I realize, of course, how stupid I’d been. There were signs. I can see them now—vibrant, crushing red banners waving like Spanish muletas down a highway straight to Doomsville. We’ll get to those, in all their hindsight-is-a-bitch glory. For now, all you need to know is that my marriage was an empty, hollow nothing. Appearances had gone out the window long ago—we did our own thing. It was a good day if we stayed out of each other’s way, a bad one if I called the cops.
And yet I stayed. I chose to stay, every day in fact. The absurdity of this concept still surprises me, or at least the version of me who now knows better. I’ve learned that stupidity is often masked stubbornness, resignation, or fear—and for five straight years of my life, I was stupid.
When I realized the mess I’d gotten myself into… really examined the events and decisions that got me to where I am now—the full, shocking brunt of it—I realize that I was propelled into my catastrophe of a marriage as much by momentum as by design. And though I do take full responsibility for it, there were also others at work here, cranking on the propellers of the winds of fate, whether I consciously knew it at the time or not. It was all just too—
“Ding-dong,” the doorbell rang out loudly. It was time. I quickly scooped my soapy toddler Blakely out of her bath, wrapped her in a giant fluffy towel, and motioned for her to put on her robe while I located the key to her bedroom door as fast as I could.
“Ding-dong,” the doorbell rang again.
My now-awaked but still hung-over husband shouted from the master bedroom, “Somebody answer the DAMN DOOR! I’m trying to SLEEP!”
What else is new? I thought as I picked Blakely up and went to the foyer. After today, he would have to get the ‘damn door’ himself. The thought brought a smile to my face as I swung open the front door.
There stood three hulking men in green jumpsuits standing in the doorway. Blakely’s big blue eyes widened at the sight of them; I don’t think she’d ever seen such large men before. Their names were written on each breast pocket in cursive script: “Big Al” was a stocky, tank of a man, “Nick” was tall, chiseled, and lean, and “Joey’s” balding, oversized head sat atop a pair of massive shoulders.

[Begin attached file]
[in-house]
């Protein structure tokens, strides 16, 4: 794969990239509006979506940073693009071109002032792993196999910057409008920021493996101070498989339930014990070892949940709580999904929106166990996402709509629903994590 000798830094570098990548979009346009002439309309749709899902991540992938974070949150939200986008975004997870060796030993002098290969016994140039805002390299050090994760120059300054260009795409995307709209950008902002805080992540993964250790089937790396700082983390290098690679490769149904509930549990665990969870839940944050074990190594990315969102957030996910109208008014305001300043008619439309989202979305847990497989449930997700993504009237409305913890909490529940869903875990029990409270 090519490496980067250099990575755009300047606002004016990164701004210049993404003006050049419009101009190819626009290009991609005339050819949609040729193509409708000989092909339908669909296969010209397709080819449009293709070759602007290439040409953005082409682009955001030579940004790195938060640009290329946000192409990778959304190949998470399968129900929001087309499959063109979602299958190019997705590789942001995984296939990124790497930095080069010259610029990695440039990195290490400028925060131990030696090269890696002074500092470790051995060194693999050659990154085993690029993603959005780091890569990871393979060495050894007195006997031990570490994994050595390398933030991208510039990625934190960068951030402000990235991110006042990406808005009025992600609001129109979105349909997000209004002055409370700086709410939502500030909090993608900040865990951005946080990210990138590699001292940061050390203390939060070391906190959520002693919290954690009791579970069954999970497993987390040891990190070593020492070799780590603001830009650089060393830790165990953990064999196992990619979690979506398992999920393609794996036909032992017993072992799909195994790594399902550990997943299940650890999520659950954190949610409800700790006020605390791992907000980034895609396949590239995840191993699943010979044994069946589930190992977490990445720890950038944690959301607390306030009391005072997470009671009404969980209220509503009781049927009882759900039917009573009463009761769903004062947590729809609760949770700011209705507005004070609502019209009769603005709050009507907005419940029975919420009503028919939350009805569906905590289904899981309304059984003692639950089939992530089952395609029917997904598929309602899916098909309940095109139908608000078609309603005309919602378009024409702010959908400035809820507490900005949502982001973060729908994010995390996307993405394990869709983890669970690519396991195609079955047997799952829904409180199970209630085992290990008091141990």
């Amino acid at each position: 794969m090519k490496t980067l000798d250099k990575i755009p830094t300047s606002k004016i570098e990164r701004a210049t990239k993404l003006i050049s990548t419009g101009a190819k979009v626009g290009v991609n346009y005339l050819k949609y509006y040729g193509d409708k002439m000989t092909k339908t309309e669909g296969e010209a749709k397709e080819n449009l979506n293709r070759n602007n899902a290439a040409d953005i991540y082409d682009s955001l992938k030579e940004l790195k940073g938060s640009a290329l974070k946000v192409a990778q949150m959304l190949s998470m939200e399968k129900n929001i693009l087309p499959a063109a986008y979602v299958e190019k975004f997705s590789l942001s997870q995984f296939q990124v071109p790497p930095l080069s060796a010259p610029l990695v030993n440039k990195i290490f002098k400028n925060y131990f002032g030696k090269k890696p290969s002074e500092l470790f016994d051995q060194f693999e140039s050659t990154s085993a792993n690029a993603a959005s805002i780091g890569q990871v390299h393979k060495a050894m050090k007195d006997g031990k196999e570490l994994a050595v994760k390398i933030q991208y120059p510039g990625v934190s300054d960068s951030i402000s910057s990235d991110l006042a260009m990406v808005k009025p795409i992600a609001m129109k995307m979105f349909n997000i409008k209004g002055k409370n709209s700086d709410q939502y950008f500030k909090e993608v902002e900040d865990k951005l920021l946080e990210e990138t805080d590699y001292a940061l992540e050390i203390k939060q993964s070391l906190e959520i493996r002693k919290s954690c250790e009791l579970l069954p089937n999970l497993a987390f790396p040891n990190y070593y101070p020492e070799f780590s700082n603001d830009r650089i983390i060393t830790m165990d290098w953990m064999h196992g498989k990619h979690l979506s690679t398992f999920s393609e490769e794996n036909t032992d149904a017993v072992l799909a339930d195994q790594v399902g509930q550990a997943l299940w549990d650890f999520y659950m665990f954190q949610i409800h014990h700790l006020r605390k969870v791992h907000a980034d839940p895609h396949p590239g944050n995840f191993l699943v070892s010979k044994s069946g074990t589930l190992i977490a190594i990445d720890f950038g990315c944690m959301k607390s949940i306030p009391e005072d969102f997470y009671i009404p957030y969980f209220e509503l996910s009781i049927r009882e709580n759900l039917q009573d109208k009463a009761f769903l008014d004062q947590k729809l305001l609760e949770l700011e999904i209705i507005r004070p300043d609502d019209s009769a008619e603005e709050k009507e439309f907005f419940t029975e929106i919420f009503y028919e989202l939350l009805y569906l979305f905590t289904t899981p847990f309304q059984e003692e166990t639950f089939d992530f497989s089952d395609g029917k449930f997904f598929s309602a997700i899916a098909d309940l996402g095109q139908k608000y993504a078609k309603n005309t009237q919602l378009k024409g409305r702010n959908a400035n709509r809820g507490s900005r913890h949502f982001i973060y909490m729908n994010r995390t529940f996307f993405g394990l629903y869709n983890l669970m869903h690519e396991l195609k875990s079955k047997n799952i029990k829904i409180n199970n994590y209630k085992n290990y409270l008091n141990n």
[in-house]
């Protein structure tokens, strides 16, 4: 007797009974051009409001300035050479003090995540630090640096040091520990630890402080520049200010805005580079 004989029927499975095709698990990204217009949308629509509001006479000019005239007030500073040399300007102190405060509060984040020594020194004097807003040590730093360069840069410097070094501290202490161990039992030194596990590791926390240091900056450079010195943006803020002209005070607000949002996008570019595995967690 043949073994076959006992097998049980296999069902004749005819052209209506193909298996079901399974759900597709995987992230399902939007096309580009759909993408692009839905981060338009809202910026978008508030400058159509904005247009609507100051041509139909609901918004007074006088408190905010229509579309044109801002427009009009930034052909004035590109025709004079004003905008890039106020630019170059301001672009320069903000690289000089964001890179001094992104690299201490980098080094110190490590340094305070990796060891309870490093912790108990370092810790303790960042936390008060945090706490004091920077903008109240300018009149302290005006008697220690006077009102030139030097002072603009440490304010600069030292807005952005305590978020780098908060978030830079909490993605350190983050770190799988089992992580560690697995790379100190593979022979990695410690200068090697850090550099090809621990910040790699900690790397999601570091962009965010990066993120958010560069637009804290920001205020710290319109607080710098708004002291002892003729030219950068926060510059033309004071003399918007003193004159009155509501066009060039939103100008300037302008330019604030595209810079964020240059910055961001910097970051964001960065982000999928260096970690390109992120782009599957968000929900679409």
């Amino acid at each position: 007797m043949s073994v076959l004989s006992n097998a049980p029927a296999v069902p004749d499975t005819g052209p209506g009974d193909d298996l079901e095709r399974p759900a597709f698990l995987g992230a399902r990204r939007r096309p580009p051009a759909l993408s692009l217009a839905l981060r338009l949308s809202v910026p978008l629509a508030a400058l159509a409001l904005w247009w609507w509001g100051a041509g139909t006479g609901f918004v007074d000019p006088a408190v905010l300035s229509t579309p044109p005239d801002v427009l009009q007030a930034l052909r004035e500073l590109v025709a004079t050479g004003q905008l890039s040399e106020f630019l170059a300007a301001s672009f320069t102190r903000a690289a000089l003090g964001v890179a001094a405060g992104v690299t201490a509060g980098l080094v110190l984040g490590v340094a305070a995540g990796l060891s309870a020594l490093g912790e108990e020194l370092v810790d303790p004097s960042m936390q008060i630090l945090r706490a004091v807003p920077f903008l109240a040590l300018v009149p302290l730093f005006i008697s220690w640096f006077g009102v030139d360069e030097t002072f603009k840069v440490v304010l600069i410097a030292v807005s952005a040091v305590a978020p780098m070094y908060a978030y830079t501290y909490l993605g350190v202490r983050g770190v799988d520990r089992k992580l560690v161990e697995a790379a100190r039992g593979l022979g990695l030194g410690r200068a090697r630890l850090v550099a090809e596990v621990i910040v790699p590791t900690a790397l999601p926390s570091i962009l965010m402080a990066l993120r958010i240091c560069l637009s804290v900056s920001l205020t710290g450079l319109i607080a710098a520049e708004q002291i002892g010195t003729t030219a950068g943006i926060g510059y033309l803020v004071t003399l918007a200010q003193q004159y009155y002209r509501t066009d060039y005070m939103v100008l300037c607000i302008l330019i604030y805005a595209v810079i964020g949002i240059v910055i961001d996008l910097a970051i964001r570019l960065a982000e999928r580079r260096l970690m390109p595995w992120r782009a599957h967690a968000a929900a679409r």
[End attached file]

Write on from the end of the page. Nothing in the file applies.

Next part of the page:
They’re perfect, I thought as I patted Blakely reassuringly.
“Good morning… ah, Melanie—?” Big Al asked, glancing at some paperwork.
“Yes,” I said with a nod to hurry him along.
He held out the stapled set of papers with their moving company’s name written out across the top in big, black, bold letters: Three Men & A Truck. “We got a contract here that says you need us to pack up your whole apartment and move it to Texas.”
“Yep, that’s right,” I said as I glanced at the papers. “I just need one minute though, do you mind waiting here? I’ll be right back…”
About the Author:
About the Author:
Leighton Summers is a sixth generation Texan who has traveled extensively throughout the U.S. and Europe her whole life. During her travels she was always surrounded by interesting, successful (and often eccentric) people who encouraged her to find her passion and live life to the fullest. Writing novels always intrigued her, and so one day while in New York City she took out her laptop in a café and decided to jot down some notes about how a female character created from her own world could “love smarter.” Over the next four years the notes turned into both funny and sad adventures of a women’s quest for finding friendship, love, self, and family and she weaved them all together into this, her debut novel. Links: Goodreads Website